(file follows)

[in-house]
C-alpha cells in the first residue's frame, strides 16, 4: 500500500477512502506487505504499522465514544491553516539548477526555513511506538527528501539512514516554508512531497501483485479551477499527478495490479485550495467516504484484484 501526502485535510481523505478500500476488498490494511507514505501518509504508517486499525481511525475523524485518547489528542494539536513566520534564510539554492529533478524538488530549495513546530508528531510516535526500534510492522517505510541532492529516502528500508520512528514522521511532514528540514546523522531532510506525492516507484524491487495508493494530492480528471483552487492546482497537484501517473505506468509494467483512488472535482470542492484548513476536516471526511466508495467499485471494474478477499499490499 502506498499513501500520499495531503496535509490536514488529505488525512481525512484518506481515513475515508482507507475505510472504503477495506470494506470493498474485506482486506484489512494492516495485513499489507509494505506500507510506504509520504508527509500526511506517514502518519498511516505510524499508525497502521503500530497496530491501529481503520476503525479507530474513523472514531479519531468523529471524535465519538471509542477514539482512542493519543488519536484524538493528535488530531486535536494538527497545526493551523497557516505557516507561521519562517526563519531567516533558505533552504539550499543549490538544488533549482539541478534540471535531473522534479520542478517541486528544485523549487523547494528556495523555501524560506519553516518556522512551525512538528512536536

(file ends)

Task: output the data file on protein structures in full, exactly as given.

[in-house]
C-alpha cells in the first residue's frame, strides 16, 4: 500500500477512502506487505504499522465514544491553516539548477526555513511506538527528501539512514516554508512531497501483485479551477499527478495490479485550495467516504484484484 501526502485535510481523505478500500476488498490494511507514505501518509504508517486499525481511525475523524485518547489528542494539536513566520534564510539554492529533478524538488530549495513546530508528531510516535526500534510492522517505510541532492529516502528500508520512528514522521511532514528540514546523522531532510506525492516507484524491487495508493494530492480528471483552487492546482497537484501517473505506468509494467483512488472535482470542492484548513476536516471526511466508495467499485471494474478477499499490499 502506498499513501500520499495531503496535509490536514488529505488525512481525512484518506481515513475515508482507507475505510472504503477495506470494506470493498474485506482486506484489512494492516495485513499489507509494505506500507510506504509520504508527509500526511506517514502518519498511516505510524499508525497502521503500530497496530491501529481503520476503525479507530474513523472514531479519531468523529471524535465519538471509542477514539482512542493519543488519536484524538493528535488530531486535536494538527497545526493551523497557516505557516507561521519562517526563519531567516533558505533552504539550499543549490538544488533549482539541478534540471535531473522534479520542478517541486528544485523549487523547494528556495523555501524560506519553516518556522512551525512538528512536536